Wednesday, August 31, 2011

Spencerport to Fairport via Watkins Glen (August 22 to 31)

After an overnight stop in Newark, we entered the Cayuga Seneca Canal, overnighted at Seneca Falls and cruised down Seneca Lake in south 25-30 mph winds to Watkins Glen.  Carolyn Ann got a great fresh water washdown.  The two days of cruising had been uneventful for us but took place during a time of great concern for friends and family.  Irene was bearing down on the Bahamas where one of Joe's sisters lives,  NC where one of my sisters lives, and putting various boater friends at risk, not the least of which was Sea Dream coming north from Brunswick on Mike and Linda's first "real" cruise.
Former GH owner's Ted and Terry arranged dockage for us at Watkins Glen Yacht Club which served as a great base.  Ken, one of their friends, helped us in and drove us to Elmira to pick up a rental car.  Those of you who know Joe won't be surprised to learn that he and Ken ended up knowing people in common from Joe's days studying driving simulators while at the training center in Brunswick.  They're sure they must have met somewhere along the way.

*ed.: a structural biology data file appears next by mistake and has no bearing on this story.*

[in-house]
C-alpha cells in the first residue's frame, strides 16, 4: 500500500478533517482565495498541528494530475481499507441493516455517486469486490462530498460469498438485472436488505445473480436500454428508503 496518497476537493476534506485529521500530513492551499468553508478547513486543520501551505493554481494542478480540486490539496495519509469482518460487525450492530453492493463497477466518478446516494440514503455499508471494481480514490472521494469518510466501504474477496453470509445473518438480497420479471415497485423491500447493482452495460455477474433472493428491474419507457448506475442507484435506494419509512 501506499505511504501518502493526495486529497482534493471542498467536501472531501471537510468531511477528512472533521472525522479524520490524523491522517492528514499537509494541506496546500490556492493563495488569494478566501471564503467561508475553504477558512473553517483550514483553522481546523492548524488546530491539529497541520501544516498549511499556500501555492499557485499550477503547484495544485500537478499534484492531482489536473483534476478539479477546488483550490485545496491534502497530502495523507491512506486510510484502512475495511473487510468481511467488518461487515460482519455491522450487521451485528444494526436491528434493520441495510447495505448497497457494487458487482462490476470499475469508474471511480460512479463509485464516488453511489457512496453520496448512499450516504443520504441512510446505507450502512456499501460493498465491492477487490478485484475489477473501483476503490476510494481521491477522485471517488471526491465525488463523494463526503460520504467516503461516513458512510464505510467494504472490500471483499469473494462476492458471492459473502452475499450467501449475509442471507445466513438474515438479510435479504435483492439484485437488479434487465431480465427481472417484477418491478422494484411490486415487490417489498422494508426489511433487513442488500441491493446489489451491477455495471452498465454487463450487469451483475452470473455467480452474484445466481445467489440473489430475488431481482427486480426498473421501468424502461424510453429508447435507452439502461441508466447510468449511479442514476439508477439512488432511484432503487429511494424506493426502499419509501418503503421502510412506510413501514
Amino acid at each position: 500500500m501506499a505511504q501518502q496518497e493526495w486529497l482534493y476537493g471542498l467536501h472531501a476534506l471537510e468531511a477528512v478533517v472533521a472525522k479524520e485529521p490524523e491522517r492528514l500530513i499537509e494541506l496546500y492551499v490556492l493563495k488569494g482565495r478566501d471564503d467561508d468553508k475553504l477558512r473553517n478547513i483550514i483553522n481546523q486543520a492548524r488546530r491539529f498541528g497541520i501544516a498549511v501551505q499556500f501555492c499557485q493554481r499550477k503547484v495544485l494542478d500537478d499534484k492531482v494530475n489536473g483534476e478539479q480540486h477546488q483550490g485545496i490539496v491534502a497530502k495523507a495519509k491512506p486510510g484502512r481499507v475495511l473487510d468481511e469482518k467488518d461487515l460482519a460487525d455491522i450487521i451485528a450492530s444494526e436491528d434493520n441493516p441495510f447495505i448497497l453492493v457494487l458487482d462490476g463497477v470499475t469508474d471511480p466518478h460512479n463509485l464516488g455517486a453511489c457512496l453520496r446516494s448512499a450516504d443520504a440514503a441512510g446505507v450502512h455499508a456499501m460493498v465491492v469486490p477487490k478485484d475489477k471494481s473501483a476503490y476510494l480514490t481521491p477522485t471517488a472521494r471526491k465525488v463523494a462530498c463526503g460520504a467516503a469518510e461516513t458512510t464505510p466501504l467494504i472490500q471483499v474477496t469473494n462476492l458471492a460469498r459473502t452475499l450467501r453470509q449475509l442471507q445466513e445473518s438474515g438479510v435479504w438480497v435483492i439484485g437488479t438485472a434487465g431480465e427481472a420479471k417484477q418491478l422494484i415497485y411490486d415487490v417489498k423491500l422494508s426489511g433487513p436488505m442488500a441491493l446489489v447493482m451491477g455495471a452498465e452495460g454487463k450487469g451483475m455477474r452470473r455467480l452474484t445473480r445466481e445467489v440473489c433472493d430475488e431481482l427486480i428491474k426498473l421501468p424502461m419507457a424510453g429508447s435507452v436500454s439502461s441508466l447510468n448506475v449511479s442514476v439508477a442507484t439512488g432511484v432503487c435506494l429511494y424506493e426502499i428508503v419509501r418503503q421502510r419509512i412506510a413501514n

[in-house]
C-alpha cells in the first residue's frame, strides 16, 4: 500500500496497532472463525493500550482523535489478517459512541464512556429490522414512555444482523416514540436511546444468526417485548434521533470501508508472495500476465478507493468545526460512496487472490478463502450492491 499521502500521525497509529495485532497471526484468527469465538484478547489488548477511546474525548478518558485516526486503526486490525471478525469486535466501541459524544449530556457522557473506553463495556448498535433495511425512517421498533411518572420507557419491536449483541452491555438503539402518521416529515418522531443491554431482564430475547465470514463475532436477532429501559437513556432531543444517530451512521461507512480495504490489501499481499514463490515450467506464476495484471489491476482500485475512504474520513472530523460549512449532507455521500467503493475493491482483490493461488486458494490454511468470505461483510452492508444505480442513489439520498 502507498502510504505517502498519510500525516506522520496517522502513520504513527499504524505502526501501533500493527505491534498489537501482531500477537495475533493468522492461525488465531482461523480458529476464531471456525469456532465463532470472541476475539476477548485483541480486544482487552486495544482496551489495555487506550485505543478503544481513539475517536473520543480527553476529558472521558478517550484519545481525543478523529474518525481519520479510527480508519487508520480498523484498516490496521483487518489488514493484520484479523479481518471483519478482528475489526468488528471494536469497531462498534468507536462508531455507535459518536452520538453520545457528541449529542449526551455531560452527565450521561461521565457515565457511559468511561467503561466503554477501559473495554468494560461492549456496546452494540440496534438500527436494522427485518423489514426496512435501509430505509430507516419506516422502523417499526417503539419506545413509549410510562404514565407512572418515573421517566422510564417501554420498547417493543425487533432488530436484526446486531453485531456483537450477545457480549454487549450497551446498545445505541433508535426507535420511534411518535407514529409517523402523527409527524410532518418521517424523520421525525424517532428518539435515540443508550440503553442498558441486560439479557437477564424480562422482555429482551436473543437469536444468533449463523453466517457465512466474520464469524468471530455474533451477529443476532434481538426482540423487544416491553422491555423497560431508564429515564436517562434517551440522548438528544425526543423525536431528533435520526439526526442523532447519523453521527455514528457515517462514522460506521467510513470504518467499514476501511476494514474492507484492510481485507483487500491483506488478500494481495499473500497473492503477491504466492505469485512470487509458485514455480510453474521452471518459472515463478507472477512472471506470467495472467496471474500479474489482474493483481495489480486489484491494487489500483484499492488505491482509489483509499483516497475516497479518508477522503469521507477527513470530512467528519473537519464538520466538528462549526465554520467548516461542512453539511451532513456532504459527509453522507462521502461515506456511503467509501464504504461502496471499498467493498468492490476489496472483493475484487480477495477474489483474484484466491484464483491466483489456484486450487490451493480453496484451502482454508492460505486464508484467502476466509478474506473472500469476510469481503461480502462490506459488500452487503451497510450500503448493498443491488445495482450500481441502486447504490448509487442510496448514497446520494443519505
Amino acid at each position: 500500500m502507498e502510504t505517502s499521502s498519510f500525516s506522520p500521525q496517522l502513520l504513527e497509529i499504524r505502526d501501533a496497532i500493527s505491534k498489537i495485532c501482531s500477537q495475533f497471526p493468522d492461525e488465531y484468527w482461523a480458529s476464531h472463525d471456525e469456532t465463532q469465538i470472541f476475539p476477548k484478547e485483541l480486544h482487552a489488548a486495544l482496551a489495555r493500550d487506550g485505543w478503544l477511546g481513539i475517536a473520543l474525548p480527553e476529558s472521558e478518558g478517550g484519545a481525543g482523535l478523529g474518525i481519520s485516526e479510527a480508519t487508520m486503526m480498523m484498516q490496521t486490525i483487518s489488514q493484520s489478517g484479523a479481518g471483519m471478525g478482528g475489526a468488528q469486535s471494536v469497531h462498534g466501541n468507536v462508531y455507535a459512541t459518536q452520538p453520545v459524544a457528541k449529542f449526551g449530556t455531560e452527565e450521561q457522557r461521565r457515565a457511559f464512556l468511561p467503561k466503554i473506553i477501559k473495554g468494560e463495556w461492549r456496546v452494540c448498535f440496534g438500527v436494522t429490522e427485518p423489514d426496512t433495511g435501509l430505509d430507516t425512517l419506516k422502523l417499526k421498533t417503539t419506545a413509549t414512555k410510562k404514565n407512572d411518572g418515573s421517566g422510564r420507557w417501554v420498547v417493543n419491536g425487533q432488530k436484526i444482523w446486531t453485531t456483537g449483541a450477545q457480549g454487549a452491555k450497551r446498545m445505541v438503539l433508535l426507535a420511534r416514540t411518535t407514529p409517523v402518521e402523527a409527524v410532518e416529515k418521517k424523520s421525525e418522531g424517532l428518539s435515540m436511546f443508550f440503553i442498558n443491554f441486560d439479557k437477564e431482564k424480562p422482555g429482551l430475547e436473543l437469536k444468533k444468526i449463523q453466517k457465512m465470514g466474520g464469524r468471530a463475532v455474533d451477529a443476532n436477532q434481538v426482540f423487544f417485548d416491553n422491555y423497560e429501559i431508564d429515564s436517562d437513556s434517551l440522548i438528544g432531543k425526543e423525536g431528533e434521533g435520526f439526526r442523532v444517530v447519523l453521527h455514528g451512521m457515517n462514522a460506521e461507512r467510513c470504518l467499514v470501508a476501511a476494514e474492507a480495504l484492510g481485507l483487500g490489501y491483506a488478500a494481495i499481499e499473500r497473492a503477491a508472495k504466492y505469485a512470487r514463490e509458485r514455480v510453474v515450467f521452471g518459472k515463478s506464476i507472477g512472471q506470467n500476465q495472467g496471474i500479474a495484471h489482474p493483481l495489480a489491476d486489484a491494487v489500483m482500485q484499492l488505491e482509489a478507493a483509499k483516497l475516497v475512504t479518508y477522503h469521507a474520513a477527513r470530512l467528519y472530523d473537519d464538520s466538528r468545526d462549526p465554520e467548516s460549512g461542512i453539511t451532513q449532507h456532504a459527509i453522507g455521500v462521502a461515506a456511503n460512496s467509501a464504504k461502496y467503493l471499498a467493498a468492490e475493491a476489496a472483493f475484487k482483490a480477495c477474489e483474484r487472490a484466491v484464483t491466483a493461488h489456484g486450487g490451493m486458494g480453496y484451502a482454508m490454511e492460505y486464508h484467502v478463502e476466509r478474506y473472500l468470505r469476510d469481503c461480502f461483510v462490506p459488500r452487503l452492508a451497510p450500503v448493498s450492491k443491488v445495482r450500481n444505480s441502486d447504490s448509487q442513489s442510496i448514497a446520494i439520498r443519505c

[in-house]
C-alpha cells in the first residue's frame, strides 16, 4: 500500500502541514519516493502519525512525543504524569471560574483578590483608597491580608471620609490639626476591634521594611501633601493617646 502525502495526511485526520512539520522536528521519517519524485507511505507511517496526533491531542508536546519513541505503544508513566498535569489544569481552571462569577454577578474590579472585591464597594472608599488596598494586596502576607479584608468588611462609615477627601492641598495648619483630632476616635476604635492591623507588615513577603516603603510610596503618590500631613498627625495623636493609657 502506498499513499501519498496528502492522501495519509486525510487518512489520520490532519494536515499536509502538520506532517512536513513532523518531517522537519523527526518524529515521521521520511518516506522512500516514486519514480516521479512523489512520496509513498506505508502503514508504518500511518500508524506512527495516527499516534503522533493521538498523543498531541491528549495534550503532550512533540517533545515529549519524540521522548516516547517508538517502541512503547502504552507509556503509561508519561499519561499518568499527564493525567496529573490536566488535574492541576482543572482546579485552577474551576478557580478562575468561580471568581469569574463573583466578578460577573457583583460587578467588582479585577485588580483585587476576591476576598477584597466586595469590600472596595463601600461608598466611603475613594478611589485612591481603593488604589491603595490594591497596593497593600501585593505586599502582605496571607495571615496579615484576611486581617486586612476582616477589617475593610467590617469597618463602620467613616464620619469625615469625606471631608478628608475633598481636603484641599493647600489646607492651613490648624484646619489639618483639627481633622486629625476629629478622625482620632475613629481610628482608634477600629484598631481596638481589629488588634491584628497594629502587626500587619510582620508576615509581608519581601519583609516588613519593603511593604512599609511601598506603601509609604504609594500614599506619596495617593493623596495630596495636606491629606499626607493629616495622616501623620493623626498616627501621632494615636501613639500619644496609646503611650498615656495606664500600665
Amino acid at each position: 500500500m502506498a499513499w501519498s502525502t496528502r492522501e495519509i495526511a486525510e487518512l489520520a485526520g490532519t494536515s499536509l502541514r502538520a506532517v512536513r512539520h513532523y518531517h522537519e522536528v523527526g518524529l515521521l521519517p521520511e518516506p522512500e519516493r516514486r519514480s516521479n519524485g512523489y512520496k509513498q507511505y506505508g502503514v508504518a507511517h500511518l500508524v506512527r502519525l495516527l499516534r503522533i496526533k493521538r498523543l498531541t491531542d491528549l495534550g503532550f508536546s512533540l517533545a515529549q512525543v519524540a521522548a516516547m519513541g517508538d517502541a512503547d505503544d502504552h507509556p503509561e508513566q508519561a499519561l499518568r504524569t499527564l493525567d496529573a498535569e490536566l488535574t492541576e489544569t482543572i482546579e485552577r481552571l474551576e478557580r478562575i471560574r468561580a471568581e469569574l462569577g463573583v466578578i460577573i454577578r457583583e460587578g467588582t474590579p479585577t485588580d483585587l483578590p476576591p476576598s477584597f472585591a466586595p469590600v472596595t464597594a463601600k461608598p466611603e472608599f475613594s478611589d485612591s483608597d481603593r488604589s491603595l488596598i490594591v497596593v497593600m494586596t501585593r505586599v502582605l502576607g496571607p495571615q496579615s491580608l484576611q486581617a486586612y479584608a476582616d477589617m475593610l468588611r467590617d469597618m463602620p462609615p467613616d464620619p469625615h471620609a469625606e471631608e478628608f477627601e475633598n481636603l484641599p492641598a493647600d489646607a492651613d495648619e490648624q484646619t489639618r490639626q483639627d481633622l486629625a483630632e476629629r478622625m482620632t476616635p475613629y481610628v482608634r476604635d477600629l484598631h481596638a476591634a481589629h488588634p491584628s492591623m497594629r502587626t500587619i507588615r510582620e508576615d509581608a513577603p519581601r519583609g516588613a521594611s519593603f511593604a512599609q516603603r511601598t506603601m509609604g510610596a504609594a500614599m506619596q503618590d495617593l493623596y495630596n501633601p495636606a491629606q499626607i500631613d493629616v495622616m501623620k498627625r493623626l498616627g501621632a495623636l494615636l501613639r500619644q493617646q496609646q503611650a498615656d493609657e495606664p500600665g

Once we picked up the car our first stop was the Corning Museum of Glass.  If you like glass, or even just art, make this a destination sometime.  Our plan had been to spend an afternoon there.  Then we found out we could blow glass.  Then we found out our ticket was good for two days.  Then we found out we could form glass.  Then we found out we still hadn't seen everything!
Our first day at the museum we watched various demonstrations and took a short guided tour.  The tour was valuable because we were given a basic history of glass making in general and art glass in particular as well as information about several glass artists and their techniques.
 There are several pieces by Tagliapietra who is recognized as the best glassblower in the world.  Pictures cannot do these pieces justice, especially because of the glare on the glass cases.  Joe worked hard and got some that at least give an idea of what we saw.
They also have a few Chihuly's, whose museum in St. Pete we will have to visit this winter,
and some by Toots Zynsky who uses thin glass fibers to build her pieces.  They had a short video of her describing and showing her process that was fascinating.